primacy, authority, power." The Coptic did not have a translation (6).
In Paul’s admonition, "But I do not allow a woman to teach or exercise authority over a man,"
"teach" is in reference to the church assembly / congregation. Women can teach, but ongoing teaching about
doctrine to the congregation is the responsibility of the elders. There is nothing wrong with a woman teaching
or leading a small group, Bible study, Sunday school class, etc. Spiritual gifts are given to both men and women.
There are women who have the gift of preaching and / or teaching.
1 Tim 3:1-7 and
Titus 1:4-9 tells us that the office of elder is not open to
a woman; therefore, God desires the woman to serve him in another capacity, outside of an elder. It is important
that all who teach the assembly / congregation are in submission to the church leadership; a woman can teach
periodically to the assembly / congregation if the elders agree to permit it.
Charles Swindoll pens a good summary: "She can engage in ministry and reap the benefits of
the ministries of others as long as she does not try to place herself over or supplant the male leadership of
"A Christian woman can minister with and to men, but she must do it under the permission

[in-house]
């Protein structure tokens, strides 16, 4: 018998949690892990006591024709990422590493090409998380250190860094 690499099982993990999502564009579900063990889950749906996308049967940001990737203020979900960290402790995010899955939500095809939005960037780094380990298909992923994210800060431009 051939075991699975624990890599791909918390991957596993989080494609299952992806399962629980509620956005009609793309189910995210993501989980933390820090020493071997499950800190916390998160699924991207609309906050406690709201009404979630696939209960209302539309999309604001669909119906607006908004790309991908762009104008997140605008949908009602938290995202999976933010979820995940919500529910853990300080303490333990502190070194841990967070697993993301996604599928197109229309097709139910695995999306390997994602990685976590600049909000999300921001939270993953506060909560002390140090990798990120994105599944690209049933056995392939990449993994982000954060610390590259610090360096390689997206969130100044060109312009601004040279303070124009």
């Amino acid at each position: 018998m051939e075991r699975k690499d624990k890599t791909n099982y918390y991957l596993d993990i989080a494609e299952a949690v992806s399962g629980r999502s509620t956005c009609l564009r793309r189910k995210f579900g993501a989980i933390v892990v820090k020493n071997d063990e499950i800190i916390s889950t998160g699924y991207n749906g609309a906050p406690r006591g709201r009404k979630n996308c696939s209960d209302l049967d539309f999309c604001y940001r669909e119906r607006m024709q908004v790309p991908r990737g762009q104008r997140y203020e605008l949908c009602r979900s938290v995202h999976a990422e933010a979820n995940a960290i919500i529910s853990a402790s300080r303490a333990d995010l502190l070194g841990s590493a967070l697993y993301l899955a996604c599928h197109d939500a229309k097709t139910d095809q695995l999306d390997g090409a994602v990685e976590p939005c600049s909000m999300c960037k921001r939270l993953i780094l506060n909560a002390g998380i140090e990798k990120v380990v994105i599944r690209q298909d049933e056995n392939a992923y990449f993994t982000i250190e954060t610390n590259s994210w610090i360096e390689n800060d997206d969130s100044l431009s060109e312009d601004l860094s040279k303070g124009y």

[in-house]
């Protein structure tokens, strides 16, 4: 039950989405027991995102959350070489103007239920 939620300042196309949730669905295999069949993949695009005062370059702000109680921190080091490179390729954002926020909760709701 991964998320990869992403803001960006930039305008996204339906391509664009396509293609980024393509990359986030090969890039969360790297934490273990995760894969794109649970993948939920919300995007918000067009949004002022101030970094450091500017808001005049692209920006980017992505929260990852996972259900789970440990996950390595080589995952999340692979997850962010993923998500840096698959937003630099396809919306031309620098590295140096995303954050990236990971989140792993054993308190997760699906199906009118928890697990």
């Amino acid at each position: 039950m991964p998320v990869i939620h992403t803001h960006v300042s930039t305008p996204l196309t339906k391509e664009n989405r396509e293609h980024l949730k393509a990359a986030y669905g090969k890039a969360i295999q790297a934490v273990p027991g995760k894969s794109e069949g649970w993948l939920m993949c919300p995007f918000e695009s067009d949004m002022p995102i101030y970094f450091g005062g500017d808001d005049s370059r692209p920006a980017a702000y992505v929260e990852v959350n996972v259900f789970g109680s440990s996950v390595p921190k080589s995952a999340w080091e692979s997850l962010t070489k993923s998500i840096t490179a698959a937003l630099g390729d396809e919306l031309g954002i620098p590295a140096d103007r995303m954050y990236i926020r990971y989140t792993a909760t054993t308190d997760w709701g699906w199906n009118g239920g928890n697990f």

and authority of the male church leadership. This instruction does not mean that women are second-class citizens
or are in some way inferior to men. Both men and women are God’s image
(Gen 1:26-27), and both are equal in the dignity in Christ
(Gal 3:28). But this teaching does mean that God has ordained
that in the local church there will be a functional difference between men and women-namely, the role of
authority in the local church will rest with men, not women." (7)
Paul's use of the word "quietly" (1 Tim 2:11)
does not mean complete silence. The Greek word for "quietly" means to be "settled down or not unruly." Paul was
addressing a unique problem in Ephesus: unruly women getting out of order in the assembly / congregation. The
city of Ephesus was renown for the Temple of Diana. The regional culture and religion revolved around pagan